Volkswagen chose Canada as its battery factory after being lured by US green incentives

Volkswagen is building its first North American battery factory in Canada as US President Joe Biden’s multibillion-dollar green stimulus package accelerates plans to spread electric vehicles across the continent.

PowerCo’s battery arm will build its first plant outside Europe in St Thomas, Ontario, as the group’s “growth strategy” in the region is “rapidly advanced”, the German carmaker said on Monday.

VW has told EU officials it is suspending a planned battery plant in eastern Europe as it waits for the EU to respond to Washington’s $369 billion aid package in the Inflation Reduction Act.

The company estimated it could receive up to 10 billion euros in U.S. incentives, according to those at the meeting, but did not say how its decision to base in Canada would affect that amount.

But a Canadian factory is likely to get preferential treatment under U.S. rules because “made in North America” credits cover the country and Mexico for electric vehicles.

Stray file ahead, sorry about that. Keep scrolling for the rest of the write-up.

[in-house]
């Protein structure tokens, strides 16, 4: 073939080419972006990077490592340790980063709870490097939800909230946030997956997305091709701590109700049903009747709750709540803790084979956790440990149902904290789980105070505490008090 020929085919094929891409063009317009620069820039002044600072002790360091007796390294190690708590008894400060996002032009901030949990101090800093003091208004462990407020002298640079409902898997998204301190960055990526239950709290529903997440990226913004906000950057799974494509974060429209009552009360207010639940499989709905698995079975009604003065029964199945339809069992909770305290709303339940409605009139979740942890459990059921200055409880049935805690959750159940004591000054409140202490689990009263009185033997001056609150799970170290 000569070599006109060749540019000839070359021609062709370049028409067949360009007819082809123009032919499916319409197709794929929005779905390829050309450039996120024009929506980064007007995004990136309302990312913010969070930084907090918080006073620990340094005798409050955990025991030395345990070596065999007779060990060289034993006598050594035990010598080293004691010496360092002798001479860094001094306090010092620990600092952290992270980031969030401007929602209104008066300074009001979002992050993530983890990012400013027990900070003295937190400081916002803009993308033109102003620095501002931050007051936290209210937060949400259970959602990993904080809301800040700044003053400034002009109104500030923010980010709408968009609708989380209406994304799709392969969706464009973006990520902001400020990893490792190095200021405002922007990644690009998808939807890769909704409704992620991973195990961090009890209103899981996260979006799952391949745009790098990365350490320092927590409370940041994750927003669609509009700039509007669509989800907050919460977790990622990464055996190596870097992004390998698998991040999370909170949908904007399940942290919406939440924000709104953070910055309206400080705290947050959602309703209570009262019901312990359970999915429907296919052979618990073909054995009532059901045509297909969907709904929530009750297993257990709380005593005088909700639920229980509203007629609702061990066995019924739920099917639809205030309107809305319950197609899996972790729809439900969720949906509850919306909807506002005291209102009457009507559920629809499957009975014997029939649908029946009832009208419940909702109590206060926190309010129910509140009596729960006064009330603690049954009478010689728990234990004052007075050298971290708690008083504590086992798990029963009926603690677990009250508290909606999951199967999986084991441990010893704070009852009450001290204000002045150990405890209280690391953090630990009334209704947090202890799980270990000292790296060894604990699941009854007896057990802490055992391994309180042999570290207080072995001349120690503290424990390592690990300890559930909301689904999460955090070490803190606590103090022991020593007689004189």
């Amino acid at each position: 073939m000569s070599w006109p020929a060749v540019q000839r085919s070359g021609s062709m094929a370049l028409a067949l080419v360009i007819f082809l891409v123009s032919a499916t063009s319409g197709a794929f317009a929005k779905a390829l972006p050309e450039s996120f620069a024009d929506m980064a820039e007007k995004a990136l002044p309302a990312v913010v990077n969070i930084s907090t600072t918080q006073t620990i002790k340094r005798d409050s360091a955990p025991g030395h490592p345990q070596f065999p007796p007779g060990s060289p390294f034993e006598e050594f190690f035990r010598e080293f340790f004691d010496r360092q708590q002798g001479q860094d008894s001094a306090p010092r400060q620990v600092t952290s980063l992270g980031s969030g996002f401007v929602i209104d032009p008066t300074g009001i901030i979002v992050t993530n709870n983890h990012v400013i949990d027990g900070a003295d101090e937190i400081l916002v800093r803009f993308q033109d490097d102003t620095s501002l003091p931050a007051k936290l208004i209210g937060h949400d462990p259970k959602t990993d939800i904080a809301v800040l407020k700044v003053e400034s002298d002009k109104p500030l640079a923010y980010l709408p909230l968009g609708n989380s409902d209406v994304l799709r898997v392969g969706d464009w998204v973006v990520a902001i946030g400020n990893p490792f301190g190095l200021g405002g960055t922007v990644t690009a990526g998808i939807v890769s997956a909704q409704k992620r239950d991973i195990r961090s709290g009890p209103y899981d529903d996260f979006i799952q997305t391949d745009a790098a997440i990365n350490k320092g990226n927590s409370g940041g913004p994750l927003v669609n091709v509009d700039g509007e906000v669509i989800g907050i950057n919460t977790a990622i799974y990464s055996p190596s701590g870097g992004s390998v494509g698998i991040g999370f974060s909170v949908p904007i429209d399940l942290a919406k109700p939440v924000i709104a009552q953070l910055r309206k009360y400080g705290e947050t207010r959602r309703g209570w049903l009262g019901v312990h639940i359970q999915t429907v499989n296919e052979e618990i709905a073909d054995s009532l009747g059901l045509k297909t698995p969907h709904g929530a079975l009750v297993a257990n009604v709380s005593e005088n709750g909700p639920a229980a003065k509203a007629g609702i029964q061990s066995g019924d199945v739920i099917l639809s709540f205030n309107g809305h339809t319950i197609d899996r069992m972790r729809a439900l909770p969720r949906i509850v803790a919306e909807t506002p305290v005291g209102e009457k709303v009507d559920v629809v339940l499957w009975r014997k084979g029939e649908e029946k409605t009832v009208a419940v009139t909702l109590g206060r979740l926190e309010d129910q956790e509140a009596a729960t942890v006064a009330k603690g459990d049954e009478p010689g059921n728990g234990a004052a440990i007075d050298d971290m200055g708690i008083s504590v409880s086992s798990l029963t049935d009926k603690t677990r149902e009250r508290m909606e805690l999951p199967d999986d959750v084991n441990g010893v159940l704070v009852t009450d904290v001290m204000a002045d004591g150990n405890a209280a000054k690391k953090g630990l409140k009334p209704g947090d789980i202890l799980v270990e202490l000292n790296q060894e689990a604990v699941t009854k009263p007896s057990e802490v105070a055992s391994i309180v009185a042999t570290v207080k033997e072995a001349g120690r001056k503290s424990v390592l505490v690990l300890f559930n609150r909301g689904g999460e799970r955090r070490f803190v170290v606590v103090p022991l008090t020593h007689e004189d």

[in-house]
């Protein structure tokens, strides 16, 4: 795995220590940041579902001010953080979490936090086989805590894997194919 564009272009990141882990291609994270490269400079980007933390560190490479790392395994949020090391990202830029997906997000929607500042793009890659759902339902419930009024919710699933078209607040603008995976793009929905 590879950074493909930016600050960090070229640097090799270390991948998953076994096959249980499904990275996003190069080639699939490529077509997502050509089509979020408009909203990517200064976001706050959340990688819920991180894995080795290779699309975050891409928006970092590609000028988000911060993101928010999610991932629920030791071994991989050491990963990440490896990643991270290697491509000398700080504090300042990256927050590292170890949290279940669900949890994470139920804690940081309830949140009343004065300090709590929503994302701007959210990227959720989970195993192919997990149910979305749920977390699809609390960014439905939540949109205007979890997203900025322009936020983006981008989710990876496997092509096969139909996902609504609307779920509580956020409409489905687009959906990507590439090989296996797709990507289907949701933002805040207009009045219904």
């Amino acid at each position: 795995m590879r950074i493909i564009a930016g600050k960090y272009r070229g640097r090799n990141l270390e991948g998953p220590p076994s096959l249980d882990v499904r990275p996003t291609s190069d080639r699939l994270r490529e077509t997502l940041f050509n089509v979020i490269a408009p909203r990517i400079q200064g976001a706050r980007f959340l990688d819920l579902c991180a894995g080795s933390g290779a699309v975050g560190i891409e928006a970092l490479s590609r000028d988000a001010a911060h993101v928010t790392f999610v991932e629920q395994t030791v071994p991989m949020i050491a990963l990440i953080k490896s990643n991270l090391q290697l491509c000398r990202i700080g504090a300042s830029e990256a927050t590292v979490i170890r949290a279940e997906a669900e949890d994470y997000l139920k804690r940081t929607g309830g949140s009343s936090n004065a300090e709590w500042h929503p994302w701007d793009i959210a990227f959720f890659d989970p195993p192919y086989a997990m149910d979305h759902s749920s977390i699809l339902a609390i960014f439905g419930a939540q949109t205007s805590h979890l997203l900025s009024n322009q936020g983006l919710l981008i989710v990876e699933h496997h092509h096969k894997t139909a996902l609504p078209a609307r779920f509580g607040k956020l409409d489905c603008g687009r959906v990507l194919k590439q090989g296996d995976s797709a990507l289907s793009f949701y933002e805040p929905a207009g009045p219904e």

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During a visit to the carmaker’s factory in Salzgitter, Germany, Thomas Schmall, head of VW’s parts division, said that “the IRA is a big tailwind for us as it lowers the cost of cells and allows electric cars to ramp up faster. in the USA”.

Batteries made in the Canadian factory will power VW’s $2 billion electric vehicle plant in South Carolina, which it announced two weeks ago.

The company did not disclose the cost of building the plant, but said it was just one of 200 metrics — such as access to labor and raw materials — that were considered when deciding where to locate the factory.

Two years ago, VW announced that it would spend up to 30 billion euros with its partners on its battery production plans, which are focused on Europe and North America.

The Canadian plant will be VW’s third battery plant after the two in Salzgitter and Valencia, Spain.

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“Our North American strategy is a key priority in the 10-point plan we developed last year,” VW CEO Oliver Blume said, referring to the plan he announced when he took over at Europe’s biggest carmaker.

VW has gone further than most rival automakers to resource the batteries by choosing to manufacture the cells themselves rather than simply assemble them.

Schmall said VW’s decision to prioritize new plants in North America “doesn’t mean we’re eliminating capacity or investment in Europe.”

The company remains committed to having 240 gigawatt-hours of battery manufacturing capacity in Europe by 2030, but may build fewer plants in the region than it announced two years ago.

VW “debated” its plans in Europe. “Electricity prices are worth discussing,” Schmall added.